There are still many members of Lorgat's generation who will, understandably, neither forget the hurt of their youth nor forgive the society that perpetrated it. But what about the current generation of kids? What do today's teenagers think about Prince's elevation to the national captaincy.

"To be honest, I wouldn't dare ask," says schoolboy coach and freelance cricket writer John Young. "I'd be running the risk of embarrassing myself. They would be completely puzzled by the question."

The 13-year-olds Young coaches at SACS in Cape Town were born after cricket unity in 1992 and have only known equal opportunity. In fact, if they have been aware of 'prejudice' in their sporting lives it would have been because of the quota system that has been in place at schools level for a decade, a system designed to speed up the transformation of the country's sport. It is rarely spoken about openly in front of the boys - at first because it was feared they may be traumatized but, in recent years, because it is largely redundant - certainly in the Cape.



Prince has captained South Africa A in three victorious series and led the same team to a three-day victory over England. © Cricinfo Ltd.

It may not be what Prince wants because he is not, and has never been, a headline seeker, but if he is to leave a legacy it may well be as the man who expedited the abolition of quotas.

He first spoke publicly about his distaste for enforced selection along racial lines as far back as 2000 and repeated this sentiment six months ago when giving an interview to the South African edition of The Wisden Cricketer:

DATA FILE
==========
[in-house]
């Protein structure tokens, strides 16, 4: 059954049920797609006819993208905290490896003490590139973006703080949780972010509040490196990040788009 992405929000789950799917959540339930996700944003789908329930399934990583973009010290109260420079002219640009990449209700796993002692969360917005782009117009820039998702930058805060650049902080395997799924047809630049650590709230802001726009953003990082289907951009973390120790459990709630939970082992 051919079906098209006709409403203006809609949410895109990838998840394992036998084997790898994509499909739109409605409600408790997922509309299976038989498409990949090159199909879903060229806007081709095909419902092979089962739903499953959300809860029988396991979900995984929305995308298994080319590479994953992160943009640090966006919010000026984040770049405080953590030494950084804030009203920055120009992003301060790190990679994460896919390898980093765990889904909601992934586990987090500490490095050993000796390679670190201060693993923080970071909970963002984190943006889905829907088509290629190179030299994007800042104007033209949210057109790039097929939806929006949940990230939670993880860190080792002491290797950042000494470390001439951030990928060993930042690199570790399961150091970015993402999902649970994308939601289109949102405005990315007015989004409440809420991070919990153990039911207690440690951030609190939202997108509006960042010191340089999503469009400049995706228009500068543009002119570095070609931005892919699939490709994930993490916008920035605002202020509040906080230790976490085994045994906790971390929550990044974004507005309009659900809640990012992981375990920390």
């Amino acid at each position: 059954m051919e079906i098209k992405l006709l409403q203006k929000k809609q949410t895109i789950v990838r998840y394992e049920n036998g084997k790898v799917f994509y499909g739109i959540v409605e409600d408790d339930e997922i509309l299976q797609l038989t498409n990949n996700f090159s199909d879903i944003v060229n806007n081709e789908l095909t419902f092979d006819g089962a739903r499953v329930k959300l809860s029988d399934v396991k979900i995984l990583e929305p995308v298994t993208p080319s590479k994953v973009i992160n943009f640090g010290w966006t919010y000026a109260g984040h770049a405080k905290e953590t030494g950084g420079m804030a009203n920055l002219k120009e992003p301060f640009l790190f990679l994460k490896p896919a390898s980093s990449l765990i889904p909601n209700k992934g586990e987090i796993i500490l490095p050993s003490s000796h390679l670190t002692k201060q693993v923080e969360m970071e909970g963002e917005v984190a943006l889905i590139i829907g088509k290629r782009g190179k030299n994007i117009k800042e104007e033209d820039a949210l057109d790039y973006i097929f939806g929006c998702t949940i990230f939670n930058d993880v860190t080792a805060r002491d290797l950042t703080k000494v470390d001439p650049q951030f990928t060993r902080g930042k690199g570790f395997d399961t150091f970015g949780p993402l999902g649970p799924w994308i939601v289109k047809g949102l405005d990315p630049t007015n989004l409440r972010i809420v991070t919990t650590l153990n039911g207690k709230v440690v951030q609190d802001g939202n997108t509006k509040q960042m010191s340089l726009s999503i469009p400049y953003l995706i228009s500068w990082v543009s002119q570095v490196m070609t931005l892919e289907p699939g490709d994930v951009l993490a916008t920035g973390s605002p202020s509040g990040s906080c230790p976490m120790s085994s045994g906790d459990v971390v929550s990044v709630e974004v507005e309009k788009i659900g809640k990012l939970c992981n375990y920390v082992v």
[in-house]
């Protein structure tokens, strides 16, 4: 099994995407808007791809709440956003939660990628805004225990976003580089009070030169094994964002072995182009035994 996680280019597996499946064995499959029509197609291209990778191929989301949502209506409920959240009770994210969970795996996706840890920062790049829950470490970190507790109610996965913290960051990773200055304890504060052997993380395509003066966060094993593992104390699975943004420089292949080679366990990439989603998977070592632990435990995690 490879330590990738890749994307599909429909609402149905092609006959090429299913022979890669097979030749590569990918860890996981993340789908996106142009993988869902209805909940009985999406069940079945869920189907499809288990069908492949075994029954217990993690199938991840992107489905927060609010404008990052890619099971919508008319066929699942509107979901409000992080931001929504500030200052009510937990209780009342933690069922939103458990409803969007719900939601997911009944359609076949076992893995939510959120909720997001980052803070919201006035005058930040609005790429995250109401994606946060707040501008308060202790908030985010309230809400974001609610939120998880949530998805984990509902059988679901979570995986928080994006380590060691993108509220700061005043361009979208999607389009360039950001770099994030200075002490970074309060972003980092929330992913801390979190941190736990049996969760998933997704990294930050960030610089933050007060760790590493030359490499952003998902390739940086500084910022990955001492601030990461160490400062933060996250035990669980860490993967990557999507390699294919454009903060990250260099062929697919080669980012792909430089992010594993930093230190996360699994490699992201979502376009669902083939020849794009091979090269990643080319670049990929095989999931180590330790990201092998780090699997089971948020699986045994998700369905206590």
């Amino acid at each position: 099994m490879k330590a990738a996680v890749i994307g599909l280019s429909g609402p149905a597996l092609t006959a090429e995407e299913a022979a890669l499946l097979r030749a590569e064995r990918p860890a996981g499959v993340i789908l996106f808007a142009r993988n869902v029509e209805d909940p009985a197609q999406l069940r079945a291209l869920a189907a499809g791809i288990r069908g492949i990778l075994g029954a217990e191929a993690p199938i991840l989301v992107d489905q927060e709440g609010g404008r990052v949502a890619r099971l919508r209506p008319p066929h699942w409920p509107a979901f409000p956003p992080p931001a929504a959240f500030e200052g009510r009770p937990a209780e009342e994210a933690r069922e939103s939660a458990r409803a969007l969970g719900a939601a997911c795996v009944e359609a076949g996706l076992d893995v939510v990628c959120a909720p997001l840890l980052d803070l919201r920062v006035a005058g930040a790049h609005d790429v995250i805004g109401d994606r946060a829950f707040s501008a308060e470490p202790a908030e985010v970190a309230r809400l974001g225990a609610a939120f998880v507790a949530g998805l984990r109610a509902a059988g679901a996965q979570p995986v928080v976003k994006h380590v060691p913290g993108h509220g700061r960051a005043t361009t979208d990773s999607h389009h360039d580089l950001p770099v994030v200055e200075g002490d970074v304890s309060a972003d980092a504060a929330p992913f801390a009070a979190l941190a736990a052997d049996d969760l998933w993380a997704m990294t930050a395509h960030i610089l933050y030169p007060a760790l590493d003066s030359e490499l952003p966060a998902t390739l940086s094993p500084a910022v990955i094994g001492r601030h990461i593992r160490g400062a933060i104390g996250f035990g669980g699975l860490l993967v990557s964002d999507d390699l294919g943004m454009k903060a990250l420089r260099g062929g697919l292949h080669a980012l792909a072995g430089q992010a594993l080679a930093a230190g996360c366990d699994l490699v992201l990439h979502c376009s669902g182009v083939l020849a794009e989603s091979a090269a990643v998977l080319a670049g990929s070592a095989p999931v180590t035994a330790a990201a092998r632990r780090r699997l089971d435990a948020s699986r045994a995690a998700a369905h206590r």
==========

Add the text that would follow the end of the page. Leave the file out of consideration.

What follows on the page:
"The quota or 'target' system is wrong for one simple reason - it messes with the minds of both white and black players. What does a group of Under-17 players feel when their provincial under-18 squad is announced? How many of them don't have a doubt about their inclusion or exclusion? 'Am I here because I'm black?' 'Am I left out because I'm white?'

"Most of the time those doubts wouldn't even be there if there wasn't this system in place. It takes a very strong 17-year-old to rise above the doubts; he either has to be very strong or very naïve not to allow the doubts to get to him," Prince said.

His own move from Eastern Province to Western Province in the mid-1990s was often misconstrued as a 'political' move by WP to bolster their non-white representation but the truth is that Duncan Fletcher, then coach at Newlands, liked what he saw.

Prince has risen above the doubts but it took him years to do so. He can, and should be forgiven if he decides to concentrate on his game and let his bat do the talking. But, if he starts playing well, he may decide to repeat his assertion that today's kids shouldn't have to endure the same doubting and suspicion that he did.

And as captain of the national cricket team that could have a very big effect indeed.

Neil Manthorp is a South African broadcaster and journalist, and head of the MWP Sport agency